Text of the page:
Perennial cover crops
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University of Minnesota research suggests there’s potential to grow corn and soybeans with perennial cover crops. While there’s a yield deficit, perennial cover crops may be an option in highly challenging watersheds and field areas subject to heavy erosion.
However, more research is needed to maximize cash crop yields by minimizing early-season competition from the perennial covers.
Why study perennial cover crops
From soil stabilization to nutrient capture, the benefits of cover crops are abundant.
Yet, the most common cover crops, such as rye, radish mixtures or hairy vetch, don’t provide options for yearlong vegetation. Managing these annual cover crops tends to leave the soil exposed at periods of heavy rainfall, particularly in the early spring.
Research on perennial cover crops
To hopefully enable continuous vegetation in corn and soybean rotations, University of Minnesota researchers are trying to discover perennial cover crop species and management options.
The research aims to grow corn and soybeans in a perennial cover crop to maximize the yield of the cash crop, while maintaining continuous living. This would fully harness the environmental benefits of perennials in annual crop rotations.
To minimize early-season competition, researchers combined localized desiccation with broad suppression of the perennial cover crops. Researchers conducted the study at three locations: Rosemount, Waseca and Lamberton.
Evaluating species and management techniques
The perennial cover crop species chosen were two fine fescue species (chewings fescue and hard fescue) and three perennial legumes (kura clover, crown vetch and a clover mix).
The chosen fescues are summer-dormant and winter-hardy, and can tolerate Poast herbicide. The chosen perennial legume species minimally compete, if at all, for fertilizer resources, tolerate defoliation and spread by rhizomes.
To manage these species while simultaneously growing the corn and soybean cash crops, they deployed two techniques: Zone seedbed preparation for the cash crop to be planted into and in-season chemical suppression of the perennial cover.
The seedbed preparations were applied in the late fall, following harvest of the cash crop. These techniques were either a manual killing of the perennial using rotary zone tillage (Figure 2) or chemical desiccation in bands using glyphosate (Figure 3).
The perennials were suppressed during the growing season to minimize competition with the cash crops. Researchers applied low rates of glufosinate (1.48 pounds per acre) in late May and mid-June to suppress the perennials.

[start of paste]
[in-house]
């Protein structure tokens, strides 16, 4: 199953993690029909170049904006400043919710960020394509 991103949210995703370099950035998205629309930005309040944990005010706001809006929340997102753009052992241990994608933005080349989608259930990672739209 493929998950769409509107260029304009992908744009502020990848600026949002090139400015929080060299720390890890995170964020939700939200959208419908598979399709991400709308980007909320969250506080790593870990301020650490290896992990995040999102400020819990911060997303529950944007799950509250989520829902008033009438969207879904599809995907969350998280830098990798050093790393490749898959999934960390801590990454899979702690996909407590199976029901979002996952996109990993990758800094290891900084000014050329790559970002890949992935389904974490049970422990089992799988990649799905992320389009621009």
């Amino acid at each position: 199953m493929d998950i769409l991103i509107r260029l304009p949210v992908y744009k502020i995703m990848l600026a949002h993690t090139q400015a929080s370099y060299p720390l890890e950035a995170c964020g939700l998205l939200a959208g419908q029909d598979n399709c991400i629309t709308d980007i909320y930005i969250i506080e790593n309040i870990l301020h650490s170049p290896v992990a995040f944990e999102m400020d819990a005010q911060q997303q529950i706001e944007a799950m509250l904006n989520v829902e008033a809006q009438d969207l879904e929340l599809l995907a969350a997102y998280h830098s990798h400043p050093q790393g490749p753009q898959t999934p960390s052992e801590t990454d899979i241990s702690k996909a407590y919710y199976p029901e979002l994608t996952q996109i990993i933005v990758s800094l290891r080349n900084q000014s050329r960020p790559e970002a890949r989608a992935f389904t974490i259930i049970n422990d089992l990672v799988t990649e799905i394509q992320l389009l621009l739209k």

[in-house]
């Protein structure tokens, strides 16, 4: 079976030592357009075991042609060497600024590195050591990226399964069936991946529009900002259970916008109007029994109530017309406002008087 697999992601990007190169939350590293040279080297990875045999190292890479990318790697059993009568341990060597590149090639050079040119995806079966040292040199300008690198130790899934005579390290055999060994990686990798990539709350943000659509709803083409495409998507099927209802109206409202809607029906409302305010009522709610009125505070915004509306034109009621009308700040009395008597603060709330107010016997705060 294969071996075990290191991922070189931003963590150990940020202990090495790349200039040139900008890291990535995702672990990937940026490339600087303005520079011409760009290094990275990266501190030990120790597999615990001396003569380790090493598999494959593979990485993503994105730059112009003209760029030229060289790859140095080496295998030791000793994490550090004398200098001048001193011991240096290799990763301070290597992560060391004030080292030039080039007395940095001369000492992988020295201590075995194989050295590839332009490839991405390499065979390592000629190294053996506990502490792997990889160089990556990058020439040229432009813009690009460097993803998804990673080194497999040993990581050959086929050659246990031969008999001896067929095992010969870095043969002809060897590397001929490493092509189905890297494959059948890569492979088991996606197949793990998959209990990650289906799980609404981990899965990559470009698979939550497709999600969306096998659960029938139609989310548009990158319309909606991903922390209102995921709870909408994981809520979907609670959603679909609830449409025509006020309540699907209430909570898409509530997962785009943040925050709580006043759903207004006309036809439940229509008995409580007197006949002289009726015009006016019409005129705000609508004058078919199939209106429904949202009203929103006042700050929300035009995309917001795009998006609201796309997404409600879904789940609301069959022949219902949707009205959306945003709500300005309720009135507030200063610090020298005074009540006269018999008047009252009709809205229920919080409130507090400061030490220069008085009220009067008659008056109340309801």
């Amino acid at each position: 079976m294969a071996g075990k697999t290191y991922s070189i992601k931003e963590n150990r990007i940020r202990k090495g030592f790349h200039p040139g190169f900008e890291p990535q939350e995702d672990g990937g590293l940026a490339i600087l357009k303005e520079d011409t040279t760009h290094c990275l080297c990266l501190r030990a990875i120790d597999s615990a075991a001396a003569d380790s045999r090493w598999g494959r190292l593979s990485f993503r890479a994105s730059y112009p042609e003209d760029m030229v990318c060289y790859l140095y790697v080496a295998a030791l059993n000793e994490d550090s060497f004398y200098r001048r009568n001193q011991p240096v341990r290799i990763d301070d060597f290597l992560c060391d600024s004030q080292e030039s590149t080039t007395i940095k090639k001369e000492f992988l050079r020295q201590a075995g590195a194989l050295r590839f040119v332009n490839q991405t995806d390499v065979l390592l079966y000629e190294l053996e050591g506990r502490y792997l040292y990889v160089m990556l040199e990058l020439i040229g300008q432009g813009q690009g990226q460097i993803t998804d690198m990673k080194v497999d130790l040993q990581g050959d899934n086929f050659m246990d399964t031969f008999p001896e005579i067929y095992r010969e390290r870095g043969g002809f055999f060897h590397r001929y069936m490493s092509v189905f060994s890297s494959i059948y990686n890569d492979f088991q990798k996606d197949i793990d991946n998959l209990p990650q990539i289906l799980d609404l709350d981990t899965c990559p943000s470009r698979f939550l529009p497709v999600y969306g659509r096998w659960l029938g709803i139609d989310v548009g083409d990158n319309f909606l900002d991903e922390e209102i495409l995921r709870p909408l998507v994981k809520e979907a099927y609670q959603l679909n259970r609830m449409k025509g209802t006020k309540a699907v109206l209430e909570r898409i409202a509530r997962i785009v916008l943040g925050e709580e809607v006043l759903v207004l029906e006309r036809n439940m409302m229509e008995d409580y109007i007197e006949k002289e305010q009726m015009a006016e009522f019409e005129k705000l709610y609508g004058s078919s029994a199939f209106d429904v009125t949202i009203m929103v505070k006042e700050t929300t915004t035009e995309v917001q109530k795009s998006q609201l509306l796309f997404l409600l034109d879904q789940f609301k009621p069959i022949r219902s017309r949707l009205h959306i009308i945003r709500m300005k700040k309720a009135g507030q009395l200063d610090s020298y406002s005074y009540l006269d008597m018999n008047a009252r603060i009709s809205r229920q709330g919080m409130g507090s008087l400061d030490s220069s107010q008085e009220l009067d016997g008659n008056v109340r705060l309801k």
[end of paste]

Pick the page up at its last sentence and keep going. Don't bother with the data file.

Each plot was fertilized according to best management practices for corn and soybeans. The study was managed weed-free through chemically suppressing the perennials and hand weeding.
Figures 4 and 5 show corn and soybean yield results from the Lamberton location.
For corn, the top average yield from this trial was in the rotary-zone-stripped crown vetch plots (227 bushels per acre), over-yielding the conventional check (222 bushels per acre).
The band-killed fescue cover crops performed the poorest, taking an 89 percent yield hit from the conventional, no-cover check, while the strip-tilled fescue took a 55 percent average yield hit.
While this yield hit is attributed to heavy competition for light and nutrients, particularly in early June, it’s also due to complications with planting corn and soybean into high-residue environments leading to poor establishment of the cash crop.
Comparing within species, the fescue species and the crown vetch performed best under the rotary zone tillage with suppression while the kura and legume mix cover crop species performed better with chemically applied strips.
Average soybean yields from the Lamberton location were found in the legume mix plots (50 bushels per acre), which were comparable to the no-cover check average of 48 bushels per acre.
Similar to the corn study, soybeans in herbicide-killed hard fescue plots performed the poorest (21 bushels per acre). Overall, using the rotary zone tillage techniques minimized competition with perennial cover crops in the soybean study.
Further work will need be done to explore the persistence of the perennial cover crop species over time. In the meantime, these results provide growers with options that reduce seed costs and increase the amount of time roots are living in the soil to prevent erosion and nutrient loss.
Bartel, C.A., Banik, C., Lenssen, A.W., Moore, K.J., Laird, D.A., Archontoulis, S.V., & Lamkey, K.R. (2017). Establishment of perennial groundcovers for maize-based bioenergy production systems. Agronomy Journal, 109, 822-835. http://dx.doi.org/doi:10.2134/agronj2016.11.0656
Reviewed in 2018